Modern Hatchery Procedure

by Fly Fisherman

“Oh, so that’s a trout hatchery! Nothing tough about raising fish is there? Get some eggs, let ‘em hatch into minnows, give ‘em all the truck they’ll eat so they’ll grow big and fat, then they cart ‘em out to a stream, dump ‘em and we catch ‘em. What’s so all-fired complicated about it?”
The author is sure he didn’t hear you say that. In fact I cannot believe that any fisherman, anywhere, would be that naive. Many of us have visited trout hatcheries and, sure, we’ve been interested in observing the surface operations that might have been going on. We got a kick out of watching the gregarious little fellows in their troughs and channels. It was amusing to see the baby seven- and eight-inchers, and our fishing temperature jumped a few notches watching the twelve-and fourteen-inchers cavorting in their pond. But how many of us were curious about the internal background of these activities, the gears and the workings that makes what we see tick? Well, how about watching an egg come to life and following it through some of the intricate paths or channels it travels before it is introduced into the waters that we fish?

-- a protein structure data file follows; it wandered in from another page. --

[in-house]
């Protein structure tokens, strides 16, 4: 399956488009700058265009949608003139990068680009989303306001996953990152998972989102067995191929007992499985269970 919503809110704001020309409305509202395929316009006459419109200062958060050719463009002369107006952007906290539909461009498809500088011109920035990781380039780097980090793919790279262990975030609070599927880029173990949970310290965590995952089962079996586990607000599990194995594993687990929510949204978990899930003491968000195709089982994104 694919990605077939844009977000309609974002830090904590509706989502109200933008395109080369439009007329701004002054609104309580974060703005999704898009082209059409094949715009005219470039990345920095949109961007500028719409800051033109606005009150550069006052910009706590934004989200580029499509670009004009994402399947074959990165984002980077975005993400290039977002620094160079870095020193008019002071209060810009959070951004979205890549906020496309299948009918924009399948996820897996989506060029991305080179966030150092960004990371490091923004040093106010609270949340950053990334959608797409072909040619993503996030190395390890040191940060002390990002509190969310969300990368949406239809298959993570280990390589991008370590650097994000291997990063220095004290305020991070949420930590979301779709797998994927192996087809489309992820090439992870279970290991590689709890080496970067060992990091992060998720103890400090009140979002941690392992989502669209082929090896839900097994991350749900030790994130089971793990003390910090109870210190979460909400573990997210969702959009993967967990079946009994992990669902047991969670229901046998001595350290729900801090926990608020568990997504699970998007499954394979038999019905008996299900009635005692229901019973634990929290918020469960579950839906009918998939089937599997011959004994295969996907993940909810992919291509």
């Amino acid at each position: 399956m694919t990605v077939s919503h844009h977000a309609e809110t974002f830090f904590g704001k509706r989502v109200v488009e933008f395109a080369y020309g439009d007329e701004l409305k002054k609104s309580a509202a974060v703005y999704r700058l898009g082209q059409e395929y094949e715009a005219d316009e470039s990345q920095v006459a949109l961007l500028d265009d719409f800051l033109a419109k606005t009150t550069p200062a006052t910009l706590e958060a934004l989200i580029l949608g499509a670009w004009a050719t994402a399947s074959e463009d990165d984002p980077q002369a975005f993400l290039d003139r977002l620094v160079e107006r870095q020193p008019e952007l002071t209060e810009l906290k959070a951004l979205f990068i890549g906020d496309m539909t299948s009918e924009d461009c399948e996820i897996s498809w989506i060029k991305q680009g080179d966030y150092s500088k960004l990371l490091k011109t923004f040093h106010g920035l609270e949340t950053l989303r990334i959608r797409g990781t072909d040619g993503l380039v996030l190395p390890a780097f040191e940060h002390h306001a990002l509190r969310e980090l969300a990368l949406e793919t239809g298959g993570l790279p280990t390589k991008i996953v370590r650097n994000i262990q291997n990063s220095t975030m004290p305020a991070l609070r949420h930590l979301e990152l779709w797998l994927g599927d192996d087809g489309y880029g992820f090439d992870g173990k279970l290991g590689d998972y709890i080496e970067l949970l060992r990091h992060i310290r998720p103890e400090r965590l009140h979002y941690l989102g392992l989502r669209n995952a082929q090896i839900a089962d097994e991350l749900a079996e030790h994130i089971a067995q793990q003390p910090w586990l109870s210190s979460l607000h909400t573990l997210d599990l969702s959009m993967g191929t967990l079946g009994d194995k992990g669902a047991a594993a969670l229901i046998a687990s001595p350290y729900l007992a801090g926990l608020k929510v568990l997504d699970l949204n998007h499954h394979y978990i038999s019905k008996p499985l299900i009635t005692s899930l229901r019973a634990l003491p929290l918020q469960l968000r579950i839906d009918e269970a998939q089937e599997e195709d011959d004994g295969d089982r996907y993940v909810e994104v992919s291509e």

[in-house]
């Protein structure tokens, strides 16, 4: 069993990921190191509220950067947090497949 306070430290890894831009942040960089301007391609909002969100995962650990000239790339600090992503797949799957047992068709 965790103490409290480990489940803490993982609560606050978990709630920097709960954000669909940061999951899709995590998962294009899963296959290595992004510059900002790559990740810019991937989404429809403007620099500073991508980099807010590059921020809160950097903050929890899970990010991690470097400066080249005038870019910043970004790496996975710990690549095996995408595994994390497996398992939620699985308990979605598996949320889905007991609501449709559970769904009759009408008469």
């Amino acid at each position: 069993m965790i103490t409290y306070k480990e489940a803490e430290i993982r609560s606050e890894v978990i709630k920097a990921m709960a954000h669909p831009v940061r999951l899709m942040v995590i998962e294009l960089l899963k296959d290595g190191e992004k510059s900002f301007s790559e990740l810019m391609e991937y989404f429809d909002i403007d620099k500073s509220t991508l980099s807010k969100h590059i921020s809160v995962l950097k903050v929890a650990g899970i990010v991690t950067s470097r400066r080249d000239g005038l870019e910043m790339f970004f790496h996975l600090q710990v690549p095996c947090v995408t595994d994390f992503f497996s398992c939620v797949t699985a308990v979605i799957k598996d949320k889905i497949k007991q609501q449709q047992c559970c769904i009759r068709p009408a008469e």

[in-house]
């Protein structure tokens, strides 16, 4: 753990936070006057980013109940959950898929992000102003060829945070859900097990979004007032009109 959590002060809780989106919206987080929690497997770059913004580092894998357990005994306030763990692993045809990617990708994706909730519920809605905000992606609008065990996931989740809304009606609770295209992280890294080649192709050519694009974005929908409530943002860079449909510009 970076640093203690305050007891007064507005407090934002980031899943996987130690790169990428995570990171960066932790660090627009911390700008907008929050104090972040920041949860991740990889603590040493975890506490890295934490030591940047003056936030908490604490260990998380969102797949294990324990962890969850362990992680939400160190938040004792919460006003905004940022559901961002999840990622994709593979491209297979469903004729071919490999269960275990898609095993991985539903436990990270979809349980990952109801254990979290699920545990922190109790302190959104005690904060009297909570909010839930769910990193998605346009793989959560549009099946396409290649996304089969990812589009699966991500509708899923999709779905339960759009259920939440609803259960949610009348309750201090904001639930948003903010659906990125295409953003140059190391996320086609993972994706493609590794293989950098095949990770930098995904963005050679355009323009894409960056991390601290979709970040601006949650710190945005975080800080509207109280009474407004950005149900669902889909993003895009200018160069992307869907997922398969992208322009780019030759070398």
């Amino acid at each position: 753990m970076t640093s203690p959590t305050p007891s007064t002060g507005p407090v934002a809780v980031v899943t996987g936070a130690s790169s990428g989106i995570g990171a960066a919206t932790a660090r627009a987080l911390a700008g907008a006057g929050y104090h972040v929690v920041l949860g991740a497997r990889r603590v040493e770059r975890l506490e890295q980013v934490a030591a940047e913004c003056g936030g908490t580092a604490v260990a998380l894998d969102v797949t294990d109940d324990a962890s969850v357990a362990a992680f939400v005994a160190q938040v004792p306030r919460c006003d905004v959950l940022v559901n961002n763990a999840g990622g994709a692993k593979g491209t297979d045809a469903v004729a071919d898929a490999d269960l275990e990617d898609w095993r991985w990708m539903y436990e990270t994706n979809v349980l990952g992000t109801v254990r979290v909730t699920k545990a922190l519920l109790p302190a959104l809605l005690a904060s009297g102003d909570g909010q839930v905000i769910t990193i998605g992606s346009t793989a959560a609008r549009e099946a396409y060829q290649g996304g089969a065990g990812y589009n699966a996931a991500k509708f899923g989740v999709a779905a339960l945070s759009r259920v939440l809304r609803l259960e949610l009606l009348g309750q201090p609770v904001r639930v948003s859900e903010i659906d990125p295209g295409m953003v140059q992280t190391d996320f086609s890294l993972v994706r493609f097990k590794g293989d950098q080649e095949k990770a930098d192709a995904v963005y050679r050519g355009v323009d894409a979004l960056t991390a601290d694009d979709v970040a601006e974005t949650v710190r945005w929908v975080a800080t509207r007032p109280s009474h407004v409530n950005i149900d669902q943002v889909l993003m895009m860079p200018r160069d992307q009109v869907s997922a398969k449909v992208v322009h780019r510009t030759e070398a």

As we approach our first observation station allow me to state that this little trip will, of necessity, be as brief as we can make it. Some of the points will he broadly covered but we’ll attempt to divulge most of the ground which should be of interest to us, as lay anglers. The possible “meat” of this digest, if brought out in its most complete and encompassing form, would require not one book but volumes and, although important, would be of vital concern only to those directly immersed in the activities and the workings of the trout culturists, the force we depend upon to keep our streams “alive.”
Watch that worker so carefully strip the eggs from that female trout. Every precaution is taken to avoid any possible injury to the fish or to the eggs in the fish.

He is wearing protective gloves and you will note the basin in which the eggs are being placed contains no water, it has been dampened only. When the eggs from three or four female or hen fish are in the container, the milt or sperm of the male or cock fish, which is similarly stripped, is placed with the eggs and stirred enough to secure coverage contact with every egg. This complete procedure must be accomplished in the matter of a very few minutes. Should there be any of the eggs broken in the transfer from the fish to the keg, in which they are placed, the batch will be reduced in the possible number that will be made fertile. It seems that the liquid content of the eggs spreads itself about covering the micropyle of many whole eggs and this prevents the entrance of spermatozoon to those eggs and they remain infertile. The stripper does not attempt to get the very last eggs from the female because this action is a contributing factor toward breaking the skin of the egg or of injury to the brood fish.